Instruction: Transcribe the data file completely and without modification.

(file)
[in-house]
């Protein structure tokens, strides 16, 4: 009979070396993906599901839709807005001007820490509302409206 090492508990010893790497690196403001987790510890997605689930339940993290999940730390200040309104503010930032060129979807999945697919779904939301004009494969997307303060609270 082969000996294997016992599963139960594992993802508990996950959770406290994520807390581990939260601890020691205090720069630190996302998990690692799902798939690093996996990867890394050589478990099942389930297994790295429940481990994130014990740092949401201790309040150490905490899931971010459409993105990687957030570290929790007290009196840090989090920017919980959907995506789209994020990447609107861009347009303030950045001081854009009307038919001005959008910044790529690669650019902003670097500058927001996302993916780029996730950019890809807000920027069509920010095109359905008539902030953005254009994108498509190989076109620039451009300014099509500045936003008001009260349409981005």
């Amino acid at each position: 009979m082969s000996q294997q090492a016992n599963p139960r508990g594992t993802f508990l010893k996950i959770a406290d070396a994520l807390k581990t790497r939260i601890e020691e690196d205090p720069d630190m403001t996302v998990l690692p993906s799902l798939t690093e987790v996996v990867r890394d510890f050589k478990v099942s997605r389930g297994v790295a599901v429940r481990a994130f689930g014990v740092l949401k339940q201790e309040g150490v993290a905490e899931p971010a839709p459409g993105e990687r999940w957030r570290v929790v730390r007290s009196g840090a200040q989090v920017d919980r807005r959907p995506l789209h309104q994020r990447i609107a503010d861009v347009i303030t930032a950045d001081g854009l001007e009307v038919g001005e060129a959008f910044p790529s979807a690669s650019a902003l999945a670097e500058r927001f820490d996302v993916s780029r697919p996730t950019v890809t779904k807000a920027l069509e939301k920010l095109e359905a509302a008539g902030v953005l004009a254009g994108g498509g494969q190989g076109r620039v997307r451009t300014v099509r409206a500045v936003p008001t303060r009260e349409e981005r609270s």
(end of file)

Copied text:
[in-house]
């Protein structure tokens, strides 16, 4: 009979070396993906599901839709807005001007820490509302409206 090492508990010893790497690196403001987790510890997605689930339940993290999940730390200040309104503010930032060129979807999945697919779904939301004009494969997307303060609270 082969000996294997016992599963139960594992993802508990996950959770406290994520807390581990939260601890020691205090720069630190996302998990690692799902798939690093996996990867890394050589478990099942389930297994790295429940481990994130014990740092949401201790309040150490905490899931971010459409993105990687957030570290929790007290009196840090989090920017919980959907995506789209994020990447609107861009347009303030950045001081854009009307038919001005959008910044790529690669650019902003670097500058927001996302993916780029996730950019890809807000920027069509920010095109359905008539902030953005254009994108498509190989076109620039451009300014099509500045936003008001009260349409981005």
């Amino acid at each position: 009979m082969s000996q294997q090492a016992n599963p139960r508990g594992t993802f508990l010893k996950i959770a406290d070396a994520l807390k581990t790497r939260i601890e020691e690196d205090p720069d630190m403001t996302v998990l690692p993906s799902l798939t690093e987790v996996v990867r890394d510890f050589k478990v099942s997605r389930g297994v790295a599901v429940r481990a994130f689930g014990v740092l949401k339940q201790e309040g150490v993290a905490e899931p971010a839709p459409g993105e990687r999940w957030r570290v929790v730390r007290s009196g840090a200040q989090v920017d919980r807005r959907p995506l789209h309104q994020r990447i609107a503010d861009v347009i303030t930032a950045d001081g854009l001007e009307v038919g001005e060129a959008f910044p790529s979807a690669s650019a902003l999945a670097e500058r927001f820490d996302v993916s780029r697919p996730t950019v890809t779904k807000a920027l069509e939301k920010l095109e359905a509302a008539g902030v953005l004009a254009g994108g498509g494969q190989g076109r620039v997307r451009t300014v099509r409206a500045v936003p008001t303060r009260e349409e981005r609270s």